The DevOps world has matured dramatically in the past few years, enabling us to reduce development release cycles and iterate much more quickly, which has led to more rapid feature delivery and innovation. Over a decade ago we were introduced to a development practice called Continuous Integration, in which a server application automated the task of checking source code out from a source code repository, building it, and testing it, when developers check in code. Continuous Integration served us well and established the foundation for the next step in automating our build and deploy process: Continuous Delivery.
This three part article series presents an overview of Continuous Integration, Continuous Delivery, and Continuous Deployment, and introduces Jenkins as a build tool that enables all three.
Introduction to Continuous Integration
Continuous Integration was popularized by an article that Martin Fowler wrote in September 2000 and subsequently updated in May 2006. Continuous integration introduces a new server application called a Continuous Integration Server (CI Server) that monitors a source code repository and, when a developer checks in code, the CI Server checks out that code, builds it, and executes its unit tests. This is summarized in figure 1.
Continuous Integration builds can be divided into a primary build and a set of secondary builds. The purpose of the primary build is to quickly test and ensure that the check-in does not break anything. In order to ensure that the build is quick, we expect the primary build is to run in less than 10 minutes so that it does not impact other developers’ ability to check in code. We want to run a build every time that a developer checks in code so that we can isolate any breaking code to a small subset (the checked in code) and keeping the build under 10 minutes helps us achieve this goal.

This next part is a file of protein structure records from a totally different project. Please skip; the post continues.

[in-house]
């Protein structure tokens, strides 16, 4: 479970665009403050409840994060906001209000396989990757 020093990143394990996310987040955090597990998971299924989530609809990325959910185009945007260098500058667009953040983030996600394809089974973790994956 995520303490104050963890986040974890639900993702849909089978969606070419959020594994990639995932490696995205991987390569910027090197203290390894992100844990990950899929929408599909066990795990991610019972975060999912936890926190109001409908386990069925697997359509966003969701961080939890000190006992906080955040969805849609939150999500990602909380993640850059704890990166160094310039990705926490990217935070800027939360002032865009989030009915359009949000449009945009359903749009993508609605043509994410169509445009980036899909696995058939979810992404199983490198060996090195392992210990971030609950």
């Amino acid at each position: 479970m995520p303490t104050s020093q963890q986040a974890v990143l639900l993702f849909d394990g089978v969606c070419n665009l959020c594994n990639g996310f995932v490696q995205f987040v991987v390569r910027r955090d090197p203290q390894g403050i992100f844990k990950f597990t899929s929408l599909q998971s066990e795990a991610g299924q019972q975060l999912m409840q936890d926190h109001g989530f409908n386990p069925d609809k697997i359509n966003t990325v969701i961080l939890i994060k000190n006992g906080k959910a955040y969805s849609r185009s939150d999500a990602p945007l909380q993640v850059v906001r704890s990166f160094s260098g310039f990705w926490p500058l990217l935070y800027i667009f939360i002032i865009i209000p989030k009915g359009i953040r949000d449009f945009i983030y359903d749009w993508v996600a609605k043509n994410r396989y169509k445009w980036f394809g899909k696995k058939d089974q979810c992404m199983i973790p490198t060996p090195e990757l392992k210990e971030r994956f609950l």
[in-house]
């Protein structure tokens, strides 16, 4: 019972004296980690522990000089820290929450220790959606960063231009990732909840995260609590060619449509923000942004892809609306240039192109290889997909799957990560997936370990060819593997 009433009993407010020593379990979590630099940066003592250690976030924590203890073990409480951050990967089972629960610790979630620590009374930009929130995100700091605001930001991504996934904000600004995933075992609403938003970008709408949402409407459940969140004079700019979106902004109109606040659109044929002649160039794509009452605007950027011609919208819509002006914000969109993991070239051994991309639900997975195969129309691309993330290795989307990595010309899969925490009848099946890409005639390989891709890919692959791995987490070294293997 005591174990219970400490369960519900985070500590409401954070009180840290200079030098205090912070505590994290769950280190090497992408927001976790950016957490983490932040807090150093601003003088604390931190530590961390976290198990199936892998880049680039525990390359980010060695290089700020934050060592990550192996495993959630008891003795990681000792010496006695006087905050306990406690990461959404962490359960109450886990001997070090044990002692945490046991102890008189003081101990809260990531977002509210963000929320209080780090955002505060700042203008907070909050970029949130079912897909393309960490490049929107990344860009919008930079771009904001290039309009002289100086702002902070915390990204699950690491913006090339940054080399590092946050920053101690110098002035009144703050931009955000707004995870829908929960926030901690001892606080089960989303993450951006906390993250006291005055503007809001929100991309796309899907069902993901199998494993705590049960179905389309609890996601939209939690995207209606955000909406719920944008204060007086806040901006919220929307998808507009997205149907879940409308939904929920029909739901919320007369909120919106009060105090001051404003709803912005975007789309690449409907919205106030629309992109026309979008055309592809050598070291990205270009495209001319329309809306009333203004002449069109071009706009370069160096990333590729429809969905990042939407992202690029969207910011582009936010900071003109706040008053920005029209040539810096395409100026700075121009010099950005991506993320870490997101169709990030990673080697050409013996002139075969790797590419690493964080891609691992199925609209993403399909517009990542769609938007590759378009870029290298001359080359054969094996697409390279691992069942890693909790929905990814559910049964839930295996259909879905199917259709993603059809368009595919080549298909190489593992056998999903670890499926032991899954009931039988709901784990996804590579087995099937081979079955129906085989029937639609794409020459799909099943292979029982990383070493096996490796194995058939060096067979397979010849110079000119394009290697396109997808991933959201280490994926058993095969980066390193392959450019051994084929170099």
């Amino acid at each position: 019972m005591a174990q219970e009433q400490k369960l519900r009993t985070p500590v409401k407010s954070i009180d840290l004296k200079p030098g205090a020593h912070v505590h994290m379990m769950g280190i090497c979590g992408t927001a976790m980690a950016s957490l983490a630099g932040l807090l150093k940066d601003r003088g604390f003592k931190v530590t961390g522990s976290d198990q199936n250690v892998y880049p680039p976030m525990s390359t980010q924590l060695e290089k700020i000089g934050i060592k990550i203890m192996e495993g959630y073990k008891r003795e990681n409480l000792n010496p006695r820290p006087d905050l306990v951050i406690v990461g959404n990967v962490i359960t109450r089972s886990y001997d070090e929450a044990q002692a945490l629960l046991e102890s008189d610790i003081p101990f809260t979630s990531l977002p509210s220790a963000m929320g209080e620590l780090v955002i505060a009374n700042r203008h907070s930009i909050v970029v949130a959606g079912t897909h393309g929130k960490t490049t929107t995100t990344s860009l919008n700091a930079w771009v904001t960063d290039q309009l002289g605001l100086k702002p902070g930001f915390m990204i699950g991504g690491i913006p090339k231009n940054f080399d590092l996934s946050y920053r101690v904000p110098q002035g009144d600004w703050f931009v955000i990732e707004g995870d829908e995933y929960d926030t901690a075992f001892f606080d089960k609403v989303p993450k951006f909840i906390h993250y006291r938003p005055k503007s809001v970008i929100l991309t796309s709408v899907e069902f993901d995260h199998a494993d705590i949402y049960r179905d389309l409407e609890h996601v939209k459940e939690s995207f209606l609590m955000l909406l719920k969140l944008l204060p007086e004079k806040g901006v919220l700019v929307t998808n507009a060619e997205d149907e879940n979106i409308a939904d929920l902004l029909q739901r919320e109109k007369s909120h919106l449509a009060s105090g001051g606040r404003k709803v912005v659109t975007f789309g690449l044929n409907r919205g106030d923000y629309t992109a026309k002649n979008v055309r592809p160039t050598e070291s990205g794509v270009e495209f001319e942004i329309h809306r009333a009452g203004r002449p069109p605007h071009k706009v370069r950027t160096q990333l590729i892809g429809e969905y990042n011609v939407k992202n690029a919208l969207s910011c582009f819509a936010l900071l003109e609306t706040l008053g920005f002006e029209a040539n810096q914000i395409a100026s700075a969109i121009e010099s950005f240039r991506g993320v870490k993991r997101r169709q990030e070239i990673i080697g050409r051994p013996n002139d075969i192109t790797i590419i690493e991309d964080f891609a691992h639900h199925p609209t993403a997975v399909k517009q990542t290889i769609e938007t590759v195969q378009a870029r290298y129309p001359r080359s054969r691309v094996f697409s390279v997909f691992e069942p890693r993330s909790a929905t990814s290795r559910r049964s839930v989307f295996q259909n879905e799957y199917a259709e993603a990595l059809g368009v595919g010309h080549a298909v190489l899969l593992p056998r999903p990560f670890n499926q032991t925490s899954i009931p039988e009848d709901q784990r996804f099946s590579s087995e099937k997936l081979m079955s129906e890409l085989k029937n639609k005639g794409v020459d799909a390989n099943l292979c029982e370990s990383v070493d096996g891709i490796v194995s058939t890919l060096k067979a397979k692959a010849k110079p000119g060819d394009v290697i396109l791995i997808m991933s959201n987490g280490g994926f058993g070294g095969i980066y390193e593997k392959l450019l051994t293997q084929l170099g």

But, as you might surmise, building and testing a large application in under 10 minutes means that your test suite cannot be very robust. In order to keep builds fast, you might opt to run tests against stubs instead of testing your application running against a real database or a real set of services. In other words, the primary build tests the application in isolation from its external dependencies. When the primary build completes successfully then other developers are free to check in code and run another primary build.
Because we need to keep the primary build under 10 minutes, we can spawn additional secondary builds that run after the primary build completes successfully that test the application more substantially. Secondary builds can test the application running against real external dependencies, such as a live database and live services. Or stated another way, one of the more popular secondary builds tests the application as an integrated whole. If we find an error in the integration test, then we can add additional tests to the primary build to try to detect that error in the future, before the application makes its way to the integration test.
As soon as we saw that we could run integration tests under the CI banner, we then extended the paradigm to run performance and load tests. Load tests will run much less frequently, but still on the order of once or twice a day. By doing this we can identify performance issues sooner in our release cycle and avoid major headaches that commonly occur right before we’re ready to push our application into production.
For me personally, the value of continuous integration was realized when I looked back on painful releases of day old. To illustrate this, in 1999 I was working for a factory automation company that adopted the Rational Unified Process (RUP) to move away from waterfall development and to iterative development. In iterative development, we break a project into a set of iterations, each with a clear set of deliverables. We work for a period of time, three months in my example, and deliver a set of working and testable code. In this example, I vividly remember spending three months building code in isolation from other teams before bringing all of that code, written by a dozen other teams, together and performing integration tests. Needless to say, it was a disaster! We spent the next two to three months integrating our components and making the product work holistically. Thus, when I learned about continuous integration and the goal of testing the integrated application on each build, I realized that this painful process could be avoided. In essence, we make integration a non-issue in our product development lifecycle - when we’re ready for a release, we take the latest fully integrated and fully tested application from our CI server, label it, and move on..
In my next post, I'll dive into Continuous Delivery and Continuous Deployment.